When an individual has slowed or stopped breathing, the proper amount of oxygen cannot reach the brain. This opens the door for hypoxia, a serious condition that can leave a person in a coma, cause permanent brain damage, and even result in death.

There are a variety of physical symptoms that you can look for in a person in order to recognize fentanyl overdose, such as:

  • The lack of breathing can cause a person’s lips to turn blue
  • Listen for gurgling noises that occur while trying to breathe
  • Foaming at the mouth can occur
  • The body may also become stiff 
  • The person may move in a seizure-like way, with uncontrolled jerking of the body’s limbs

Before a person becomes unresponsive and displays the above characteristics, they may exhibit confusion or disorientation with their surroundings or situation. If this happens, call 911 immediately. 

Treating Fentanyl Overdose and Addiction

Emergency personnel can treat fentanyl overdoses using a drug called naloxone. Naloxone is a drug that works to counter opioid overdoses by binding to the opioid receptors and blocking the effects of opioids. It’s important to know that because fentanyl is so much more potent than other opioids like morphine, naloxone may need to be administered several times in order to be effective.

If you come across someone who you believe has overdosed on fentanyl or any other substance, call 911. Receiving medical attention as soon as possible is the best course of action to help an individual in that situation. The faster they receive attention, the lower the chance of more complications by conditions like hypoxia or other reactions.

If you know that opioid use was involved in an overdose case, tell the emergency responders. In cases of overdose on an illicit drug, it can be difficult to identify which substance is responsible since many dealers often cut fentanyl with other drugs like cocaine, heroin, or methamphetamine in order to maximize their profit. By informing the emergency responders that opioid use was involved in an overdose, you can help emergency responders understand the situation faster and administer the correct life-saving medication.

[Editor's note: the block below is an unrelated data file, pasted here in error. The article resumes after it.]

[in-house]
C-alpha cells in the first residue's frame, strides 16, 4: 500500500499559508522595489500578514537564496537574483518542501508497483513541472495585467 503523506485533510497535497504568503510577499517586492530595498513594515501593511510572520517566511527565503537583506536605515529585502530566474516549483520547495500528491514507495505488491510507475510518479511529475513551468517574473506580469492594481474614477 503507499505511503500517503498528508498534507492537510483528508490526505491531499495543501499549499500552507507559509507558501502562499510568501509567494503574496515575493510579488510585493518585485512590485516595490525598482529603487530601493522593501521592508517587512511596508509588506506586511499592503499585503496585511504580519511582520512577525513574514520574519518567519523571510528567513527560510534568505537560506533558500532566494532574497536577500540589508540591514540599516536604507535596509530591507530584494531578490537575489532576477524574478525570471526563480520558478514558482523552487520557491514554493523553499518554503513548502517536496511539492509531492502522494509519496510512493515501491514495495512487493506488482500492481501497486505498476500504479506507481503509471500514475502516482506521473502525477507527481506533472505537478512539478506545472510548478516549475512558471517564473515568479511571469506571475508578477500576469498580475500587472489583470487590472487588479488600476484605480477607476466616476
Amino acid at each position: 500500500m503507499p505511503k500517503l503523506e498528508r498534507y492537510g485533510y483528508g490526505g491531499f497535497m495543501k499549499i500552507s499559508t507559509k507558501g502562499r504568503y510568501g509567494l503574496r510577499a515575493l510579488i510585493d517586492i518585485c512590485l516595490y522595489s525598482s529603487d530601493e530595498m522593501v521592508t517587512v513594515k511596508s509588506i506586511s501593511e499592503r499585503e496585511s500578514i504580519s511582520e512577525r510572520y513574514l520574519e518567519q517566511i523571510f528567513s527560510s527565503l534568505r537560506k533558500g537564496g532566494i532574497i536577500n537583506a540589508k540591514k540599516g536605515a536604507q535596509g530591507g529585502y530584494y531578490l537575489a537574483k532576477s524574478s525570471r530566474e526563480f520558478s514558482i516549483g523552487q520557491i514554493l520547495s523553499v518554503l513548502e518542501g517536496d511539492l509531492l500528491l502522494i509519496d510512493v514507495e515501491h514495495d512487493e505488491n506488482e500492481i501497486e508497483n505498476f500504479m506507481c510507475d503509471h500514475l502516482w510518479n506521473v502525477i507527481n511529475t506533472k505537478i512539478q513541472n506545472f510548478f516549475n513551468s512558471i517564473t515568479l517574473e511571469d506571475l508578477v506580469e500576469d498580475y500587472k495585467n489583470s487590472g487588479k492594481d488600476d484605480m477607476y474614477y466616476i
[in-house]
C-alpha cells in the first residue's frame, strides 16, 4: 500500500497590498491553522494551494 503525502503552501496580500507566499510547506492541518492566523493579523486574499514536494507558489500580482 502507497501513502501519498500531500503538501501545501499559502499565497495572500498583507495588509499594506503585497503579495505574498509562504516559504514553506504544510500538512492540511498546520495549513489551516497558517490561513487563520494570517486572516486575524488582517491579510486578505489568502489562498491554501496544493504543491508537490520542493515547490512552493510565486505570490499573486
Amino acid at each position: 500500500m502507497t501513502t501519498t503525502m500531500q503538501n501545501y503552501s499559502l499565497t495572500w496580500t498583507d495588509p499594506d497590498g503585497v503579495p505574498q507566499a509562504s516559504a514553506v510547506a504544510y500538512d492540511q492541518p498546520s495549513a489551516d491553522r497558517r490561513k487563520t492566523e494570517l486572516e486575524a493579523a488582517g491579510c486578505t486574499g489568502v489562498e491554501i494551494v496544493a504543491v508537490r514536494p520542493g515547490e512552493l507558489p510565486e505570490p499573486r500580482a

How Much Fentanyl Does It Take to Overdose?

The amount of fentanyl it takes to overdose will largely depend on the person. Those who don’t already have a tolerance for opioids can overdose on smaller quantities than those who already have a tolerance for opioid use.

Anywhere between 250 and 1000 micrograms of fentanyl can pose a very high risk of overdose and death to non-tolerant users. At 2000 micrograms, death is almost certain. It can be challenging to gauge how much fentanyl is cut in street drugs due to the often unreliable claims of sellers. The amount of fentanyl in street drugs can vary significantly and make the use of these drugs all the more dangerous. 

Seek Support at Vretava Health

Finding fentanyl overdose treatment  can be difficult, but we’re here to help. Vretava Health is an accredited addiction treatment facility that can provide you with the resources and support you need to recover from fentanyl addiction. Our team of specialists is experienced in treating fentanyl addiction and can provide you with a comprehensive treatment plan that’s tailored to your unique needs.

At Vertava Health, we recognize the difficulty in seeking treatment for opioid addiction amongst stigma and other concerns. You can make a change in your life. We’re here to support your dreams of a better future and a healthier life where you can leave addiction behind you. We offer a range of therapeutic options to support long-term recovery, including:

  • Cognitive-behavioral therapy (CBT)
  • Dialectical behavior therapy (DBT)
  • Adventure and wilderness therapy 
  • Animal-assisted therapy
  • Family therapy
  • Group therapy
  • Individual therapy

Get started today by contacting us at 888.601.8693 for fentanyl addiction treatment.